by Maria Popova. New York, NY: Cambridge University Press, 2012. 210 pp. Cloth $103. ISBN 978-1107014893. Paper $29.95 ISBN: 9781107694033.

Reviewed by Diana Kapiszewski, Department of Government, Georgetown University. Email: dk784 [at] georgetown.edu


POLITICIZED JUSTICE IN EMERGING DEMOCRACIES is a wonderful book that will teach its readers a great deal about courts in two countries of critical contemporary importance – Ukraine, on the border between East and West, and its daunting Russian neighbor. The central puzzle that motivates the book is why the rule of law in general, and judicial independence from incumbent politicians in particular, have proven so hard to establish in what Popova refers to as “emerging democracies” – polities that are neither consolidated democracies nor consolidated autocracies.

Popova employs both quantitative and qualitative analytic techniques to develop and advance a “strategic pressure” theory of judicial independence. She argues that in emerging democracies – where greater political uncertainty means politicians cannot be sure what type of regime, or which rules, will be in place in the short term – political competition motivates power-hungry incumbents to pressure courts to rule in their favor, thereby compromising their independence. Why is this so in such polities? First, Popova reasons, courts are more useful to vulnerable leaders in these contexts, where weak party histories and party labels mean that unfavorable court rulings can be damning for challengers, boosting incumbents’ chances of re-election. Second, some of the benefits that independent courts offer, such as guarantees of policy stability, are less relevant in politically unstable countries where uncertainty augments the importance of short-term gains. Finally, the costs of pressuring courts are lower in such polities, for example, when leaders can avail themselves of pressuring mechanisms “inherited from” an authoritarian regime, and when that pressure can be concealed given weaker press freedoms (pp.34-38). While Popova notes that she cannot test these compelling propositions, doing so represents a promising area for future study.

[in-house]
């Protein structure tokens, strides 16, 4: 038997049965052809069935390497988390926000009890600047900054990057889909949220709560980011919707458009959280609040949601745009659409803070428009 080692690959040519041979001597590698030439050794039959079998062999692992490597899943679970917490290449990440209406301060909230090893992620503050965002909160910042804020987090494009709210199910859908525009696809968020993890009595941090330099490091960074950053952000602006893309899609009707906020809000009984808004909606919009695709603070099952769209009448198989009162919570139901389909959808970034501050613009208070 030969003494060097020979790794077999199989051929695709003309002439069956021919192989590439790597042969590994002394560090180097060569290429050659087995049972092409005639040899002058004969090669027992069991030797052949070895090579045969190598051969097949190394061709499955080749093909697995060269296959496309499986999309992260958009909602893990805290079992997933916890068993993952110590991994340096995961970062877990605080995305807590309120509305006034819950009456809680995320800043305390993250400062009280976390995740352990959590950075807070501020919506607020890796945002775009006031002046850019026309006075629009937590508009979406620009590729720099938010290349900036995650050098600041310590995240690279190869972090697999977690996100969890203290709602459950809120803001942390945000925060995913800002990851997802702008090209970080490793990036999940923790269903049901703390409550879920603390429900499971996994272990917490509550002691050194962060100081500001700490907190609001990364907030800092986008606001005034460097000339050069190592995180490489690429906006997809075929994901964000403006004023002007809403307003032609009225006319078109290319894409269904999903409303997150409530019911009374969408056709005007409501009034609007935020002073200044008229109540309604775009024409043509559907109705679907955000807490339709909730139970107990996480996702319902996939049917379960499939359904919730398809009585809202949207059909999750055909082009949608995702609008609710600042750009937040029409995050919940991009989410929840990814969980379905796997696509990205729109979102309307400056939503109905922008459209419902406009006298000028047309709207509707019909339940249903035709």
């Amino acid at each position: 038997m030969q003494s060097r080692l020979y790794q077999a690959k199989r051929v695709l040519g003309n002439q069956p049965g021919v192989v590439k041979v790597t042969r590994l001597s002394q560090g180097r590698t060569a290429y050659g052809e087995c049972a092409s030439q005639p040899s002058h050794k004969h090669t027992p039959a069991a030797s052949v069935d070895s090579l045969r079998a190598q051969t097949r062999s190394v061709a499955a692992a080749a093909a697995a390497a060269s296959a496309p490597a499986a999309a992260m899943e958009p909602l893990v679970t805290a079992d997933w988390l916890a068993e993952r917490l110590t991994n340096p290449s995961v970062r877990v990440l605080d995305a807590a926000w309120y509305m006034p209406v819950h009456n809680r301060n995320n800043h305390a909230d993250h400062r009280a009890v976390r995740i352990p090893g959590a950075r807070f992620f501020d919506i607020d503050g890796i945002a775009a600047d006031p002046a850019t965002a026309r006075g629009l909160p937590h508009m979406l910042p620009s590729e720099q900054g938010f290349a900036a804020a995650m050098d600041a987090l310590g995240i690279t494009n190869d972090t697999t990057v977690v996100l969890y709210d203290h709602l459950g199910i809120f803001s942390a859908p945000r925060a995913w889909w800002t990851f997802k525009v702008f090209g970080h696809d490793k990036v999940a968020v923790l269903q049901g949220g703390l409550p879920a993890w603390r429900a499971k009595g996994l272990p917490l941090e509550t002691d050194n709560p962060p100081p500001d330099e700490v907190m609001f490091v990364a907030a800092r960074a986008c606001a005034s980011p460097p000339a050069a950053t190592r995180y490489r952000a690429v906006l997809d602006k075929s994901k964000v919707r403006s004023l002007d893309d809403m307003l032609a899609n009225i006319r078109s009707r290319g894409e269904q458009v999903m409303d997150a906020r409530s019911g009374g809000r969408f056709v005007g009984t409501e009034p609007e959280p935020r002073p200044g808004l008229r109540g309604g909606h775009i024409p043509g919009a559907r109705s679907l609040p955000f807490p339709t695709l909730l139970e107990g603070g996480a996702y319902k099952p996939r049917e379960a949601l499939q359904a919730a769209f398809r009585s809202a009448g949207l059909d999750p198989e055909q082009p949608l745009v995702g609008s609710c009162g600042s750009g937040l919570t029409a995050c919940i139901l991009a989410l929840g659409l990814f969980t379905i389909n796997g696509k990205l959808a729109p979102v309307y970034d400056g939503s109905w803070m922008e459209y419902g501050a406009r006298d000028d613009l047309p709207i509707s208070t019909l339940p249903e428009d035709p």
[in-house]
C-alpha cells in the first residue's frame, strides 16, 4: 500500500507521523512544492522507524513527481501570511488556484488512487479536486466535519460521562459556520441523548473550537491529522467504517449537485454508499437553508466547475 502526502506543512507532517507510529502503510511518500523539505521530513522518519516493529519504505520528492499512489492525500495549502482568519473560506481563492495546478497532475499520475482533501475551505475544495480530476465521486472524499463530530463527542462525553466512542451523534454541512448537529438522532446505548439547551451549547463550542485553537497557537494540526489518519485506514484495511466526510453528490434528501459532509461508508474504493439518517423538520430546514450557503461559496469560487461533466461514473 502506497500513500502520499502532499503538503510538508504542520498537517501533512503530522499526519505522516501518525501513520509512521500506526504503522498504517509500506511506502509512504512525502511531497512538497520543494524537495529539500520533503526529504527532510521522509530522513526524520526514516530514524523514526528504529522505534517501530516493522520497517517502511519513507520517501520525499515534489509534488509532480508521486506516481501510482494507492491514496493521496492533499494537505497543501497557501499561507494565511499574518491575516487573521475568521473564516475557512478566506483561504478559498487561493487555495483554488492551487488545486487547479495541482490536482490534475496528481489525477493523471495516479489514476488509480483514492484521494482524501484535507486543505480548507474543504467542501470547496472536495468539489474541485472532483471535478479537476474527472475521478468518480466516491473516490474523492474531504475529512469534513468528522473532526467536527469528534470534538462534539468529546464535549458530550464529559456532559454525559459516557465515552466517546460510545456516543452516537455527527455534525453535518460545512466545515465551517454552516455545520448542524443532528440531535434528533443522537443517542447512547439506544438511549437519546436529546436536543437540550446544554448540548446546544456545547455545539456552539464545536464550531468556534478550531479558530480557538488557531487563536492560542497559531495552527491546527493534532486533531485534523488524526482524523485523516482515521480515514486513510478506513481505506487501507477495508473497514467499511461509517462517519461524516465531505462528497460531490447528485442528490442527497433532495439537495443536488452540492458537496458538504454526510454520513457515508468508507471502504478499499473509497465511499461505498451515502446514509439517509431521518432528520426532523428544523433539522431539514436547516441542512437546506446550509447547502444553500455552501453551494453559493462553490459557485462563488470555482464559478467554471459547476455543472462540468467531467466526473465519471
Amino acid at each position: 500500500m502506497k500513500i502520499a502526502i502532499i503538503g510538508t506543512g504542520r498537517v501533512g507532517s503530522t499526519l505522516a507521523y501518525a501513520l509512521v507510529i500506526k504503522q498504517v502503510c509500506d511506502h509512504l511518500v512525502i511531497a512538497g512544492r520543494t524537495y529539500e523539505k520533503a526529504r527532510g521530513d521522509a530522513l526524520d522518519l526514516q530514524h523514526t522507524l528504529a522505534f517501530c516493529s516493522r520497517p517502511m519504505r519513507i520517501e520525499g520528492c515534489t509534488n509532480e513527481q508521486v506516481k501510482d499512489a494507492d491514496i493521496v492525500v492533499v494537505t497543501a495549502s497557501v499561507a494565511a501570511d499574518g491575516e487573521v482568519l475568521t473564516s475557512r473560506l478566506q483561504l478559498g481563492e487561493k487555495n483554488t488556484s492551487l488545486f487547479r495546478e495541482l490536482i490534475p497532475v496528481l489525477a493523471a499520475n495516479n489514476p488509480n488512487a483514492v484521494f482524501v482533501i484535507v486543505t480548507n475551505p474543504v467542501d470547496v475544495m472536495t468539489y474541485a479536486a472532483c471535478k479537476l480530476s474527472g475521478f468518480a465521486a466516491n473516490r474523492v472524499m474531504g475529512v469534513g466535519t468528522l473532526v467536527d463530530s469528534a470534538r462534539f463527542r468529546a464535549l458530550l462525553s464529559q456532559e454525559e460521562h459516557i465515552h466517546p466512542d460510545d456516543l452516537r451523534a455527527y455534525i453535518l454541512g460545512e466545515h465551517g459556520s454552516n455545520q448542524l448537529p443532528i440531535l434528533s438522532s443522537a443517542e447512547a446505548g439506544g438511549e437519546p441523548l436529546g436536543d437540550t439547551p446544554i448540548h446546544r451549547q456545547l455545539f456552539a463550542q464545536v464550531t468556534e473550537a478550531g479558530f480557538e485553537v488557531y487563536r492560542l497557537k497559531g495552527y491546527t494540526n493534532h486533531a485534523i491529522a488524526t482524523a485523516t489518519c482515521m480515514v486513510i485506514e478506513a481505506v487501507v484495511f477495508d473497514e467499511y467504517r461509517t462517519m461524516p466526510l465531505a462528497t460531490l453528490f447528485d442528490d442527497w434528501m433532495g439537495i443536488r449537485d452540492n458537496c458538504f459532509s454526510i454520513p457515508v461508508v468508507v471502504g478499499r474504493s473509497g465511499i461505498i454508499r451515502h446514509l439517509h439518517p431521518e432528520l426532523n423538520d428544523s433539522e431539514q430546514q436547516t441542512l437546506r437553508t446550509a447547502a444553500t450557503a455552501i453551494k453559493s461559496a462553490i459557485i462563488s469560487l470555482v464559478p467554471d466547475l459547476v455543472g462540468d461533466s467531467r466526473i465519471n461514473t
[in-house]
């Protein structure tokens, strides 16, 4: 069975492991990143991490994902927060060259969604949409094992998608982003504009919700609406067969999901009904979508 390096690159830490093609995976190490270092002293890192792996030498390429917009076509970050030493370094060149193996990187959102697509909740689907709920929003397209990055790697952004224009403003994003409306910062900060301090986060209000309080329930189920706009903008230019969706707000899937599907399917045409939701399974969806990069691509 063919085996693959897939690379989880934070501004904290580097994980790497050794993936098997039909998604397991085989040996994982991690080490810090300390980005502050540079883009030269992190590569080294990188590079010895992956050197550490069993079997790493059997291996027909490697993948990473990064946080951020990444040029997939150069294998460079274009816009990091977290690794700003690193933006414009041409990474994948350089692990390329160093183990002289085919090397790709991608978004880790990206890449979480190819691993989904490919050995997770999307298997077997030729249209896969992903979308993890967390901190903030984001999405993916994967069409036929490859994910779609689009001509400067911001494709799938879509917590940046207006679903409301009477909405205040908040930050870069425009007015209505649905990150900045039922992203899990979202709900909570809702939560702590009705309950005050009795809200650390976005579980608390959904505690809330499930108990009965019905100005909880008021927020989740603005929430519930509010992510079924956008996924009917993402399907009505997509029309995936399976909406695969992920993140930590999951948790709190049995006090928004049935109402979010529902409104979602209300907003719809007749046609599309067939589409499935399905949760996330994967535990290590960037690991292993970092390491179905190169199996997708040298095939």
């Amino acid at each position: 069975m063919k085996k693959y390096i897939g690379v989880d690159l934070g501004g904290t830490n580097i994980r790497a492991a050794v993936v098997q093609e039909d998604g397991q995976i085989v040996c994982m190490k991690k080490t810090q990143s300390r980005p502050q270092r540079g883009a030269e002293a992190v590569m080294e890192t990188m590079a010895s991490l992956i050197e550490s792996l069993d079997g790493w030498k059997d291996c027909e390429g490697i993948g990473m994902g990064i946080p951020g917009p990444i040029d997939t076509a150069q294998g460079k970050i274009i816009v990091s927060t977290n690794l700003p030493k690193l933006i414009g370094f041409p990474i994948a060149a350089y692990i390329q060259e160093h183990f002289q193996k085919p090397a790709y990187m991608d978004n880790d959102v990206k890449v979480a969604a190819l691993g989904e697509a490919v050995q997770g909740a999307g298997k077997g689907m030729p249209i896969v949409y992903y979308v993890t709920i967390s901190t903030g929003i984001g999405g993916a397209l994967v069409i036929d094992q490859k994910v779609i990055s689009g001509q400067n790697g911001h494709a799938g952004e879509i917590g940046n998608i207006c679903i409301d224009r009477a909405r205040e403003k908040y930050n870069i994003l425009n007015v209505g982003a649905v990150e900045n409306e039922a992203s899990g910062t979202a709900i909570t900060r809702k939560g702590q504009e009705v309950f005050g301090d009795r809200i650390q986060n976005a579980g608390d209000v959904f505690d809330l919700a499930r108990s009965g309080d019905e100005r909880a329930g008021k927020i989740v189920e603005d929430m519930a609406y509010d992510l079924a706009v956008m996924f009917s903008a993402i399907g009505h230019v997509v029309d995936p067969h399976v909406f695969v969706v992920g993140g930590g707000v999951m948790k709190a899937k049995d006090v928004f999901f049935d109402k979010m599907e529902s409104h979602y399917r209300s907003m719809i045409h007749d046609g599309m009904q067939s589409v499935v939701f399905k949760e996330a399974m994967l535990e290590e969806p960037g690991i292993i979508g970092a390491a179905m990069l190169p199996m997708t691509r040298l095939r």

As reasonable as Popova’s theory sounds, its underlying logic (and that of similar arguments advanced by Trochev [2004] and VonDoepp and Ellet [2011]) runs counter to the prevailing academic consensus. Insurance theory, which has emerged in the past two decades as a central theory of judicial empowerment (Ramseyer 1994, Magalhaes 1999, Ginsburg 2003, Finkel 2004), argues that political competition motivates incumbent politicians to empower courts so that they can serve as an effective check on new leaders. As Popova rightly notes, insurance theory was developed to explain incumbent politicians’ behavior vis-à-vis high courts that decide [*368] constitutional cases, often with very broad effects. It is consequently an important theoretical question whether that theory also explains incumbent politicians’ behavior towards lower courts that decide more routine cases with more narrow effects. An exciting path for future inquiry that Popova’s work highlights is precisely why the logic of judicial empowerment might differ so much from high courts to lower courts.